Rogue Legacy – Family Tree

Rogue Legacy is, as the title might hint at, a Rogue-Lite game. What this means is that it is based on the old ‘start over from scratch when you die’ Rogue-like games that have been making such a resurgence lately, but that they don’t quite take it to that extreme. Similar to Guided Fate Paradox, you do make gradual progress over time. It’s my favourite middle ground, honestly… and Rogue Legacy takes that middle ground in a whole new direction. And I am so glad that direction has finally come to my Vita…

Rogue Legacy’s most interesting aspect is that you’re not always playing the same character. Unlike most Roguelikes or Rogue-Lites, you actually play as the next in your original character’s line. The character inherits the entire fortune and estate of the previous one, but has to give up all his monetary belongings before entering the castle. How does this allow for gradual progression? Well, you can spend the money on other belongings and estate upgrades that provide permanent bonuses before you enter the castle.

When you start a new adventure, you select an heir from among 3 randomly generated new characters each with their own distinct class, traits, and spell and the new heir gets all of the weapons, stat bonuses, etc of all those who came before. The classes are fairly straightforward – things like mage, barbarian, etc – but you can unlock additional special classes over time and even upgrade them. Upgraded classes gain access to special abilities that can be pretty significant.

The really cool part comes from the traits. These traits are not your normal RPG traits… they’re a combination of physical and personality defects that provide huge alterations to the way the game is played, sometimes good and sometimes bad… well, and sometimes just plain weird. Things like dwarfism make you smaller which reduces your hitbox, the area of effect of your swings, and allows you access to secret passageways; while things like vertigo simply flip the entire game so you have to play upside down. It’s a hilarious concept and it makes the game consistently interesting as every round plays slightly differently. My personal favourite trait is one whose name I can never remember… but it makes the roast chicken legs that drop out of chairs, statues, and chandeliers turn into actual chickens that run away from you. Pure comedy gold.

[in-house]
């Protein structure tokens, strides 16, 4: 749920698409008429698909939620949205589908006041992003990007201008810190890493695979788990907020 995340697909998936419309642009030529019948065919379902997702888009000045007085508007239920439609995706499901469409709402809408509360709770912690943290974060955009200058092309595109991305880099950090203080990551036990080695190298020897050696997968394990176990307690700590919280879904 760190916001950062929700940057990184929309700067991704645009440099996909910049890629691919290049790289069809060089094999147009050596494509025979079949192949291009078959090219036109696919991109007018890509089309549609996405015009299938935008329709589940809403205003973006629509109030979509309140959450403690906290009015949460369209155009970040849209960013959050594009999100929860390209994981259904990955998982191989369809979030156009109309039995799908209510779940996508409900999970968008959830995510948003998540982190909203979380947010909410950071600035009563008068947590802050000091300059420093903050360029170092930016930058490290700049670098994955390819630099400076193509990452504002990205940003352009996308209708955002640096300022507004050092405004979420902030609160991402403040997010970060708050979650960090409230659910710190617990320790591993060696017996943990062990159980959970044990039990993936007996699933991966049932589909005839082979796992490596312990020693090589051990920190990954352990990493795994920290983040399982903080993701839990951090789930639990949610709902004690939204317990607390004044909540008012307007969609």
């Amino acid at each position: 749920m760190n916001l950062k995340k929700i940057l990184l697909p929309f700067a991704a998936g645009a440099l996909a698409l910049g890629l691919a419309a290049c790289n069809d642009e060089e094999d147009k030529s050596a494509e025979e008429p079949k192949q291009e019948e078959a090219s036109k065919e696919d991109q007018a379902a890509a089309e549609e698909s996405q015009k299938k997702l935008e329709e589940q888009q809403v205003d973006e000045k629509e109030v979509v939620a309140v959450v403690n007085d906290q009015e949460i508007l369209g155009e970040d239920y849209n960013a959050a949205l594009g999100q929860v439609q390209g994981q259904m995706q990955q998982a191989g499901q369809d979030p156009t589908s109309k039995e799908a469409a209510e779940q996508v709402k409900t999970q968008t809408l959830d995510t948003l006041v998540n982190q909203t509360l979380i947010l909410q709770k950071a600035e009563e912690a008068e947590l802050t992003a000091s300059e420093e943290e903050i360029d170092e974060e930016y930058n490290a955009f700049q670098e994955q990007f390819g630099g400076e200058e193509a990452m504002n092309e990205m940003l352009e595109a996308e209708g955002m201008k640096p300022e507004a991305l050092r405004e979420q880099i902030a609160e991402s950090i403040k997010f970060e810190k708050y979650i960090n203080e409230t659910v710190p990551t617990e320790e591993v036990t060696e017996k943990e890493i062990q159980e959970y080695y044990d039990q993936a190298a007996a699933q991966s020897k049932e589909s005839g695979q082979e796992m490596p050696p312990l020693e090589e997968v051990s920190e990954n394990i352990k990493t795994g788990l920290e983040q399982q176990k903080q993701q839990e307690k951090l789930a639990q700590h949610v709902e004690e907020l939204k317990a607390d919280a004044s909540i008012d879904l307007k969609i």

Rogue-like games are not notorious for having deep stories, but with the persistent element in Rogue Legacy, they’re able to create a bit of story here. First of all, whenever you select a new character, you’re able to look back at the history of your lineage – seeing all of the characters you’ve gone through is a rather interesting little bit of history. It makes each of your adventures feel connected, if in a small way. But more importantly, you’ll stumble upon journals that tell the story of an adventurer that came through this castle long ago. These, in addition to providing a bit of story and context, also provide some small helpful hints.

Overall, Rogue Legacy is one of those gems you find among indy titles. The game is incredibly fun, it has a great difficulty curve, and it has an amazing sense of humour. I foresee this game being a staple on my Vita for a long time to come.

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